Amyris Process

“The best way to think about our new process is to think about how ethanol is produced,” Renninger said. “We do essentially the same thing—a sugar stream to yeast, and the yeast converts it to ethanol—except we use specially-engineered yeast,” he said. The yeast, Renninger noted, is designed to convert sugars to diesel, jet fuel, and gasoline. According to Renninger, the Amyris process can utilize any biomass feedstock, but sugars derived from sugarcane are the simplest and least expensive option.
Options for Diesel Product

The first phase in the company’s business model is to produce diesel fuel at Brazilian sugar mills and ethanol plants.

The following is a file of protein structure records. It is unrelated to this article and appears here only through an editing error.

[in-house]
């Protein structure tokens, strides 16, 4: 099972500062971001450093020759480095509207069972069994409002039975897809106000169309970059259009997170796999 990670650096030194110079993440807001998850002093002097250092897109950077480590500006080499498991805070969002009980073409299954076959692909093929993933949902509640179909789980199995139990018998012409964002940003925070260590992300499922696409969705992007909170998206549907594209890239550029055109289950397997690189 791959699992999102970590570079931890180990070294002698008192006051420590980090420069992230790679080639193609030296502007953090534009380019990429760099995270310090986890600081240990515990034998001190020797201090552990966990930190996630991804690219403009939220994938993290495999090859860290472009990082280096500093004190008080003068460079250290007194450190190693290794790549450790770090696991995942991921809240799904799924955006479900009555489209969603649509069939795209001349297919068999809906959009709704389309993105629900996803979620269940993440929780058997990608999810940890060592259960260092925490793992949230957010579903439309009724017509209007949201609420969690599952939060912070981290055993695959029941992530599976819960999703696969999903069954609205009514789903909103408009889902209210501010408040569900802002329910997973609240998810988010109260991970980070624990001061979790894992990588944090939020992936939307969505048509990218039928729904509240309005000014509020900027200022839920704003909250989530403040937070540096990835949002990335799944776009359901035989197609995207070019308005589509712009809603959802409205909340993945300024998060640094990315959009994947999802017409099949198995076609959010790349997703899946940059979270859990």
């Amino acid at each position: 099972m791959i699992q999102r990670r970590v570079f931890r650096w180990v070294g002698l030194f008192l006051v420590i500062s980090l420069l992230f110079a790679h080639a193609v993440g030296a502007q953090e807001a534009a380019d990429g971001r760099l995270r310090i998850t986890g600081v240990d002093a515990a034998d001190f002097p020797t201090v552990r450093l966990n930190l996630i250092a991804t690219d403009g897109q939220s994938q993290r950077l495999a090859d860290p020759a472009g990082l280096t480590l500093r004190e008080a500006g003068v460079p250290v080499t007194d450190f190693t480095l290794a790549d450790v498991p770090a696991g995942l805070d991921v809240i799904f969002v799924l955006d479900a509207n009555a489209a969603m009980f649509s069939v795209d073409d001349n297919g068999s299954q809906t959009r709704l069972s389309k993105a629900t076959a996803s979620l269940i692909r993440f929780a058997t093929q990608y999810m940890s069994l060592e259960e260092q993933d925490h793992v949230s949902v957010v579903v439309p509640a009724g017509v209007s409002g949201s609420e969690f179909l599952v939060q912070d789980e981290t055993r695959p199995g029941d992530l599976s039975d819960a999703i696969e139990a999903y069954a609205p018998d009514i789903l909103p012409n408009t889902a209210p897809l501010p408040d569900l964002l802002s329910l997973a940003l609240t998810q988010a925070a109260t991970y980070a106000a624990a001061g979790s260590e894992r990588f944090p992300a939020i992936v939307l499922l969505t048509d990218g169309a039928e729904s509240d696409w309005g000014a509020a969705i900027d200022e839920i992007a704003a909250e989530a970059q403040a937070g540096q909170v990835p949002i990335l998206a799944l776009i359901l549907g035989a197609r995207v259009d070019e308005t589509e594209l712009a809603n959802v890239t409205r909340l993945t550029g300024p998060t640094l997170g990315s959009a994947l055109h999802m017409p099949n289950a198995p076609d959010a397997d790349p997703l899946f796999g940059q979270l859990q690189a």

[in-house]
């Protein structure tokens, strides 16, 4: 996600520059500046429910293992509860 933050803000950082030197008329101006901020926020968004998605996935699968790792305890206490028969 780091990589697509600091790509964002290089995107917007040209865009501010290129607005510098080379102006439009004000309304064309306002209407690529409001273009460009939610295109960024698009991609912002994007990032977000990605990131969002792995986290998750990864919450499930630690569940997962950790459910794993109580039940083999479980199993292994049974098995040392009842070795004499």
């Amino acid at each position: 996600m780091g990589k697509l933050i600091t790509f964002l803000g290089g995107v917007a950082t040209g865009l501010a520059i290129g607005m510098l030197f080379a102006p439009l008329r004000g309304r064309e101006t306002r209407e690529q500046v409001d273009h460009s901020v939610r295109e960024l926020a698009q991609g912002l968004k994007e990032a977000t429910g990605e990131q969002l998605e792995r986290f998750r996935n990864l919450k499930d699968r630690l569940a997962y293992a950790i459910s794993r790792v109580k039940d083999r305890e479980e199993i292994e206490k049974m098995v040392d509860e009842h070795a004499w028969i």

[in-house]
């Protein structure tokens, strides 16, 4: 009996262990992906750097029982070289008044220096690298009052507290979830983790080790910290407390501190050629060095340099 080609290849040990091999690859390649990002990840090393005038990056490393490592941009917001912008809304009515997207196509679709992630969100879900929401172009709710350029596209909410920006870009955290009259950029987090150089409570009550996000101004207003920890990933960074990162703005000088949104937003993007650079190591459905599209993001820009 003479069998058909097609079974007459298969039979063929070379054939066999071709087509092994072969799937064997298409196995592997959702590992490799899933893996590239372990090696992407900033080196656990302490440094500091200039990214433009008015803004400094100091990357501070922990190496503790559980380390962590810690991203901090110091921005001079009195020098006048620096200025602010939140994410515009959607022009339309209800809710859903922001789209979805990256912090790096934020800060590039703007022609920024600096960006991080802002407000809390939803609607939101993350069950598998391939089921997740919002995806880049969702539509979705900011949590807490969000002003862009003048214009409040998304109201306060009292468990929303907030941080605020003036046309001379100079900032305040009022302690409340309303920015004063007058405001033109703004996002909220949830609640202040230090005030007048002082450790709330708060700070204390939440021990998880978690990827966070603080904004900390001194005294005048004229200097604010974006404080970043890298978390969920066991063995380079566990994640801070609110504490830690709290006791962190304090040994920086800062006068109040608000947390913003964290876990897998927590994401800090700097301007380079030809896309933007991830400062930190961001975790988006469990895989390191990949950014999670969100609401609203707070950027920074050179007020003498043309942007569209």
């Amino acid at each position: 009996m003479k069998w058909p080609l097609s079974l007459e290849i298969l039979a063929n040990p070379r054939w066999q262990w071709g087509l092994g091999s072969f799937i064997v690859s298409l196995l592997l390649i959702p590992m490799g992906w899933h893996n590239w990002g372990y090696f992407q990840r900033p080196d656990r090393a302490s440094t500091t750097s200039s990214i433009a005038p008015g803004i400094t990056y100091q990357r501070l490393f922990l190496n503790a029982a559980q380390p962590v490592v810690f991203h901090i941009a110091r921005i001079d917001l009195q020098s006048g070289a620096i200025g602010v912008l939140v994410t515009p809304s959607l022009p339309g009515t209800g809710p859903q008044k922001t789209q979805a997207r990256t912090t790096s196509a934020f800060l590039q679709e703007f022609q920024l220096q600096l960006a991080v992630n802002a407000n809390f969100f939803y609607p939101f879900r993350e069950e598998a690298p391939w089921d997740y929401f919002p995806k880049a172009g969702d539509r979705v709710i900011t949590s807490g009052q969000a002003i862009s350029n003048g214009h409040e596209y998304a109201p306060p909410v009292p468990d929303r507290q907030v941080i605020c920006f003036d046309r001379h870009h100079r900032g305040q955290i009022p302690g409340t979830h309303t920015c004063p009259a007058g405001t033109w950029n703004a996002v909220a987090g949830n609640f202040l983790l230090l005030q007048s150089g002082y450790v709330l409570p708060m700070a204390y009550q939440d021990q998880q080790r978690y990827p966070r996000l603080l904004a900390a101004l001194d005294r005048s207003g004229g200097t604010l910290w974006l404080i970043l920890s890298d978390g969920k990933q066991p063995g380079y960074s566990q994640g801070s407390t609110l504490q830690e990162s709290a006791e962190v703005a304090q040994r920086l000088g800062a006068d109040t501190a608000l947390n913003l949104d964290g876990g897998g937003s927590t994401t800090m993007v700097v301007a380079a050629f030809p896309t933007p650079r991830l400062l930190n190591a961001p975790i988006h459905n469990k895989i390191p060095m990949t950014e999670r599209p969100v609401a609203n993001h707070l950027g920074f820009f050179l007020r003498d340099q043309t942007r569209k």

Response No. 791



Question and Answer

Michael Haas
Lead Scientist, USDA Agricultural Research Service
Michael Haas is the lead scientist researching alternative biodiesel feedstocks at the USDA Agricultural Research Ser vice (ARS) Eastern Regional Center in Philadelphia, PA. Hass is the author/co-author of more than 80 research papers and 12 book chapters, as well as writing more than 100 scientific abstracts. He also holds five U.S. patents. Haas leads a research team investigating quality, analytical, emissions, and production technology aspects of biodiesel. He spoke to BioFuels Journal about the new feedstocks that might be used for biodiesel production and some new processes that will be utilized with these feedstocks. climates and on poorer land, is another feedstock being looked at and highly touted. Some studies show that jatropha may be able to be grown in the southern part of the United States. A substantial amount of research must be completed, however, before this can occur.

Haas Close-Up